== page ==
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Mistakeproofing the Design of Construction Processes Using Inventive Problem Solving (TRIZ)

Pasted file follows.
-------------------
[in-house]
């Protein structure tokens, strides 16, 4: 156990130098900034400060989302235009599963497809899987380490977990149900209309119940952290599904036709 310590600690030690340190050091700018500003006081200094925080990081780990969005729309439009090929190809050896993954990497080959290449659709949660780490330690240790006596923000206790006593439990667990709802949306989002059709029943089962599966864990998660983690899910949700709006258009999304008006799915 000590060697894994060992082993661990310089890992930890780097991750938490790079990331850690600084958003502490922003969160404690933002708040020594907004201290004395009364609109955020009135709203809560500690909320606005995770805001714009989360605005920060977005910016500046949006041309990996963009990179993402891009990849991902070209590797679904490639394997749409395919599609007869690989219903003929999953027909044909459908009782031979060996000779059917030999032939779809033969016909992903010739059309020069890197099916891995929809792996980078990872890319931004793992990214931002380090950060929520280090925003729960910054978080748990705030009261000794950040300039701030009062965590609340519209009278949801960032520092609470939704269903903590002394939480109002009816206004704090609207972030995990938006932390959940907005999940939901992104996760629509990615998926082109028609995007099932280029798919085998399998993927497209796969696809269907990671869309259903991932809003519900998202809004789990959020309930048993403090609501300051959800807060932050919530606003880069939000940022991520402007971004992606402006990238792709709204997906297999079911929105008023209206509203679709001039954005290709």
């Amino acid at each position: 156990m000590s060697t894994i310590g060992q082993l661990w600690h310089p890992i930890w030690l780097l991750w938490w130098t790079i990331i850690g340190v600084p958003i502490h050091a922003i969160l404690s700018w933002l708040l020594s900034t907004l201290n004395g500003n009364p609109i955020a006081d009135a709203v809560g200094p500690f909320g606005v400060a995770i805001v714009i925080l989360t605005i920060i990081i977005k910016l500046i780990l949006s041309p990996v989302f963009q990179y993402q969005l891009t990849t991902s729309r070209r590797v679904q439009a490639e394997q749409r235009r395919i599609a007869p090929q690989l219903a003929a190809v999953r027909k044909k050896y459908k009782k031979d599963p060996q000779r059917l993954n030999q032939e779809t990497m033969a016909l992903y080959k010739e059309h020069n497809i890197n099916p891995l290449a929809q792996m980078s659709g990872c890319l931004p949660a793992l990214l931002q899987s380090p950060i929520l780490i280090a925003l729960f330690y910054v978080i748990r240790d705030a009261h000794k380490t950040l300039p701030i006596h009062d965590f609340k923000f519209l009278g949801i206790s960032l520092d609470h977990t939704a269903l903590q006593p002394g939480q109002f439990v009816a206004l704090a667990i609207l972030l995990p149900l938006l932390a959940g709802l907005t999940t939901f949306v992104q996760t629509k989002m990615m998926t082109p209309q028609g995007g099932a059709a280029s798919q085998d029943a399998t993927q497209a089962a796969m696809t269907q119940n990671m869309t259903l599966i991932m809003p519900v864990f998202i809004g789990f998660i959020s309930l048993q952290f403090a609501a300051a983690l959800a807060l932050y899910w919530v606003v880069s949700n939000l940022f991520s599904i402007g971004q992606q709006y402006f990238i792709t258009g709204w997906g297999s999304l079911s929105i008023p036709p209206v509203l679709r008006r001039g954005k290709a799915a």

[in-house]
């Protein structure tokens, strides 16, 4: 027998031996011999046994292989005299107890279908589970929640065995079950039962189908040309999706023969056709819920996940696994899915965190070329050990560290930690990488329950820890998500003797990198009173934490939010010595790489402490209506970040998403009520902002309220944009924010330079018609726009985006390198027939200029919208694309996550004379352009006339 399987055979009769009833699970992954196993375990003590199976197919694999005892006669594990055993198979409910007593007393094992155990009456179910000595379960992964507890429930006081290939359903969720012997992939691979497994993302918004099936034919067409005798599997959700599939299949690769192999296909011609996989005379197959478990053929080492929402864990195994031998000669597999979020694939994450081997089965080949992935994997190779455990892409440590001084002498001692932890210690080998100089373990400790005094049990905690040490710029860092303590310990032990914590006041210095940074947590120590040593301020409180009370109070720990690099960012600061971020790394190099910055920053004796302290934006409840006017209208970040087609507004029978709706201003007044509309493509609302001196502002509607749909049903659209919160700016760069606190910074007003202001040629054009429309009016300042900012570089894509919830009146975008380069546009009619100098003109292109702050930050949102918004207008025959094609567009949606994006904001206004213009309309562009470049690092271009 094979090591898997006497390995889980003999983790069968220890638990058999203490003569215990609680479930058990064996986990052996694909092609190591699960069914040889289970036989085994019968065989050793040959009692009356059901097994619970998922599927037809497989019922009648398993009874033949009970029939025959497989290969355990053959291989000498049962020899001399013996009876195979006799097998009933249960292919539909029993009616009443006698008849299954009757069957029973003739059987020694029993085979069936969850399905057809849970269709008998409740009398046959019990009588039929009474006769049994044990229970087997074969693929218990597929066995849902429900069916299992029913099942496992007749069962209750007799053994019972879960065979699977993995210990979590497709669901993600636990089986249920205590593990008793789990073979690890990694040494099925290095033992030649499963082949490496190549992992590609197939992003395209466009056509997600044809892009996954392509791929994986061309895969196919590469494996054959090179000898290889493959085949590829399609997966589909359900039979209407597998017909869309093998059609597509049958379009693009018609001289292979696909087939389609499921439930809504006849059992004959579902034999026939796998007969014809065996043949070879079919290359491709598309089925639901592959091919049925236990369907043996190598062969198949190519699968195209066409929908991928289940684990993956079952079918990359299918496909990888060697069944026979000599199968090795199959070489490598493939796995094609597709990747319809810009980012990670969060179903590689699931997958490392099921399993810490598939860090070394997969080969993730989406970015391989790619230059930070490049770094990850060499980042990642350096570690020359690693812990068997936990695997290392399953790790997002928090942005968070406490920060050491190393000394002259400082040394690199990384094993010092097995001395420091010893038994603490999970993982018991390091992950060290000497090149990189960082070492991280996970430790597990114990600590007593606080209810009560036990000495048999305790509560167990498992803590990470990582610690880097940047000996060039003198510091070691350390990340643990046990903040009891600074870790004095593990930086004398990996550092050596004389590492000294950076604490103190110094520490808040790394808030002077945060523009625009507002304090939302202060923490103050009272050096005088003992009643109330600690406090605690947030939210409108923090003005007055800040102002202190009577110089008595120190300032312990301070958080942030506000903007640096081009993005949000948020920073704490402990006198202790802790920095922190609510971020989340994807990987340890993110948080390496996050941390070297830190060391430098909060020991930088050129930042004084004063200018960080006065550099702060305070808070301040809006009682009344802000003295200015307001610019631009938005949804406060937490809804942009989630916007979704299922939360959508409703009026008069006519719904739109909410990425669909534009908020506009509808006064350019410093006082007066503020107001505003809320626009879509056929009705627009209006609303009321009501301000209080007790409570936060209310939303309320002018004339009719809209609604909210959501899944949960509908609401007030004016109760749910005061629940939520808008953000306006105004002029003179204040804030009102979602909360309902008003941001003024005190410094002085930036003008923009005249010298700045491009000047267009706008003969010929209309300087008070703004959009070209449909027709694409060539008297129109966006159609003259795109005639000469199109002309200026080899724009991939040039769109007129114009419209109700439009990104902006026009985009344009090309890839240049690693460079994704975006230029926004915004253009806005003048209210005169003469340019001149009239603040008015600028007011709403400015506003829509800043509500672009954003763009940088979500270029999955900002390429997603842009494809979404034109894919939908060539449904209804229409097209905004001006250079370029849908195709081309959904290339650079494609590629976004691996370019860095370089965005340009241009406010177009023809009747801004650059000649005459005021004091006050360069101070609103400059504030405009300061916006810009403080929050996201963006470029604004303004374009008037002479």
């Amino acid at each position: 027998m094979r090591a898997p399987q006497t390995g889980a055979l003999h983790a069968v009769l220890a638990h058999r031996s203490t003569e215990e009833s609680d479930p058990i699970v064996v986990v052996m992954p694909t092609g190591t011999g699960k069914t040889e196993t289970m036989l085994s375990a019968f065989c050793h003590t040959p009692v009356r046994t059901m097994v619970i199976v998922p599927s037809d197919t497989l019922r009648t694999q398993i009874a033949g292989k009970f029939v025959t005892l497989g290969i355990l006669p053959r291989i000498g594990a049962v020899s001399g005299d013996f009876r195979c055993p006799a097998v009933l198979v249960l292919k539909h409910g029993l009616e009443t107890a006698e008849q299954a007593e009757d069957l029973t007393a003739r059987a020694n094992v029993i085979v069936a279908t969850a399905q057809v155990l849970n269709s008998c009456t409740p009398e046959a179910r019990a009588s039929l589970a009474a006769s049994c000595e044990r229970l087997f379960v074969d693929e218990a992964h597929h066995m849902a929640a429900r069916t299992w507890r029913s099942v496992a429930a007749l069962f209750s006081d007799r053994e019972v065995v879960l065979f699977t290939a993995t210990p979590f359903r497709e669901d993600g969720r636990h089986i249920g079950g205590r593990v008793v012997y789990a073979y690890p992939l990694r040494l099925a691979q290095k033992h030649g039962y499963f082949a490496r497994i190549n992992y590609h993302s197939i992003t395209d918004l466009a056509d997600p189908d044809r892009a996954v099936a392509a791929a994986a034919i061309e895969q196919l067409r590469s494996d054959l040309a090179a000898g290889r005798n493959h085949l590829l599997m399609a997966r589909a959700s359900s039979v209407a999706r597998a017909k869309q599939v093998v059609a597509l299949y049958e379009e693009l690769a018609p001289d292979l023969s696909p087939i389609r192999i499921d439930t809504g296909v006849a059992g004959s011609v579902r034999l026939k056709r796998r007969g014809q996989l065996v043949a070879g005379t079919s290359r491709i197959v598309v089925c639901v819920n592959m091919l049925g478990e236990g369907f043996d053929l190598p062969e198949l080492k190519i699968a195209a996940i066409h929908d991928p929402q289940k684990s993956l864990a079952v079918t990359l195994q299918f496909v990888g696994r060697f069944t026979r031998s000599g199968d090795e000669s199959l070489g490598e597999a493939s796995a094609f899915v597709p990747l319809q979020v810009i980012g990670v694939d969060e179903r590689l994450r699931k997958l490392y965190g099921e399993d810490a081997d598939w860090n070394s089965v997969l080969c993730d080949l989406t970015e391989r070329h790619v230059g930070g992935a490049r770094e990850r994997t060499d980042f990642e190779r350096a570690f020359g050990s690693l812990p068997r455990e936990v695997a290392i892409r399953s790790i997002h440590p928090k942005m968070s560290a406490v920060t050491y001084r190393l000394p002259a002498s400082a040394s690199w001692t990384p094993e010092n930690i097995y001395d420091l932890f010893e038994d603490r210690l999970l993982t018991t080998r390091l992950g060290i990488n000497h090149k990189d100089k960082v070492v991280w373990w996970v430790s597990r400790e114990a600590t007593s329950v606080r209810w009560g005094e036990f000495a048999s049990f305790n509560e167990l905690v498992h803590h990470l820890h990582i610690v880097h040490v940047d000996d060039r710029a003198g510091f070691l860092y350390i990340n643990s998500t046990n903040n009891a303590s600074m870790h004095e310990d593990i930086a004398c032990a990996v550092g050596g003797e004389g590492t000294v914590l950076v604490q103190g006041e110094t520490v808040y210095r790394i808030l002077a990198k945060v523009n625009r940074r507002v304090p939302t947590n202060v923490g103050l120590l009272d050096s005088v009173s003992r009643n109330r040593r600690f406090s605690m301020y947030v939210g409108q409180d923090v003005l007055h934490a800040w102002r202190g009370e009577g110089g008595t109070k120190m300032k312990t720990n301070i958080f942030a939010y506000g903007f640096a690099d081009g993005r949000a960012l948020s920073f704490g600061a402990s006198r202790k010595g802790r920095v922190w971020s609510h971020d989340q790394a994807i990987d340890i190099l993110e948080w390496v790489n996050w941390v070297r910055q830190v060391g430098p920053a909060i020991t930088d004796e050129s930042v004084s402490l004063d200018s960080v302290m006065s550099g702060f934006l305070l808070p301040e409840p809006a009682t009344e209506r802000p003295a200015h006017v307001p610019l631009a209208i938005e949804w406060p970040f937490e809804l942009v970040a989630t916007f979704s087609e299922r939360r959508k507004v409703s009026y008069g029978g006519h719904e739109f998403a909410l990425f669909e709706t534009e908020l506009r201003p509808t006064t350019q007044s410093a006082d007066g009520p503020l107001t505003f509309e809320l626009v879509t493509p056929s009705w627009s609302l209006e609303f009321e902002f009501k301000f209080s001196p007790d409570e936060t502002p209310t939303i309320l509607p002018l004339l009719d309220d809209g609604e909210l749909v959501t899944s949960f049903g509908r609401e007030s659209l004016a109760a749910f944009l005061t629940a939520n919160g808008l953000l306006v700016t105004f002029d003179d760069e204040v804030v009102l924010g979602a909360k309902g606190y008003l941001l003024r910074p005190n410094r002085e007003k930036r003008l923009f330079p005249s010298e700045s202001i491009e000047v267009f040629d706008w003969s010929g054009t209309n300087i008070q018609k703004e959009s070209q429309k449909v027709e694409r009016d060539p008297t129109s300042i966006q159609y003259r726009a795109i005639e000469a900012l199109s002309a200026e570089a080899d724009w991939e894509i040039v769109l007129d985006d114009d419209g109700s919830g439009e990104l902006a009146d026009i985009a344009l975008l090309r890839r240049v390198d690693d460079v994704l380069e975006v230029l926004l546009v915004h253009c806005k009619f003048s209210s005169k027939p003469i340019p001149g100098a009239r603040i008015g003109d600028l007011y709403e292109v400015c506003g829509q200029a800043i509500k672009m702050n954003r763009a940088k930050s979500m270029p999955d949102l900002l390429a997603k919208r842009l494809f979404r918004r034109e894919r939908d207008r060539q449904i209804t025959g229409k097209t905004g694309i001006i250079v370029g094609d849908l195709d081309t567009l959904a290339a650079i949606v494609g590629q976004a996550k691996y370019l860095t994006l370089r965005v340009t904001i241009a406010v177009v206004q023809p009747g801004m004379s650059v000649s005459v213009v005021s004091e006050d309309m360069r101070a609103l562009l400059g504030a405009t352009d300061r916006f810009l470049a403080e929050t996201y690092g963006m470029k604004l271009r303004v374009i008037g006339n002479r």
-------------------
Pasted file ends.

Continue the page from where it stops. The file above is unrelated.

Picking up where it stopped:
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This study set out to investigate and document how the principles and practices of so-called mistakeproofing may be applied to improve safety and health performance—aspects of product and process quality—specifically in the construction industry. Mistakeproofing (translated from the Japanese word poka yoke, a concept integral to the Toyota Production System, defined as Lean) has been successfully used in numerous other industry sectors. It can be used likewise in the construction industry. A strength of Lean is its conceptual clarity on principles and the associated systems thinking it promotes. In addition, supporting the principles are numerous tools and methods (such as mistakeproofing), to be applied judiciously in any given system’s context and, when used in combination, leveraging one-another. The research defined the Lean principles of mistakeproofing, and also the principles of TRIZ (Theory of Inventive Problem Solving) used for concept generation. Thirty examples, collected by reading the literature and interviewing industry practitioners, were catalogued based on the mistakeproofing and TRIZ principles they illustrate. The need to mistakeproof everyday products and processes (tasks and work methods) may seem obvious (or hopefully will appear obvious in hindsight), but mistakeproofing is by no means a common practice. By defining the principles and offering examples, this report aims to encourage broader awareness and use of it. Knowledgeable and purposeful use of mistakeproofing principles and their practical application will lead to improved industry performance in construction, as it has in other industries.

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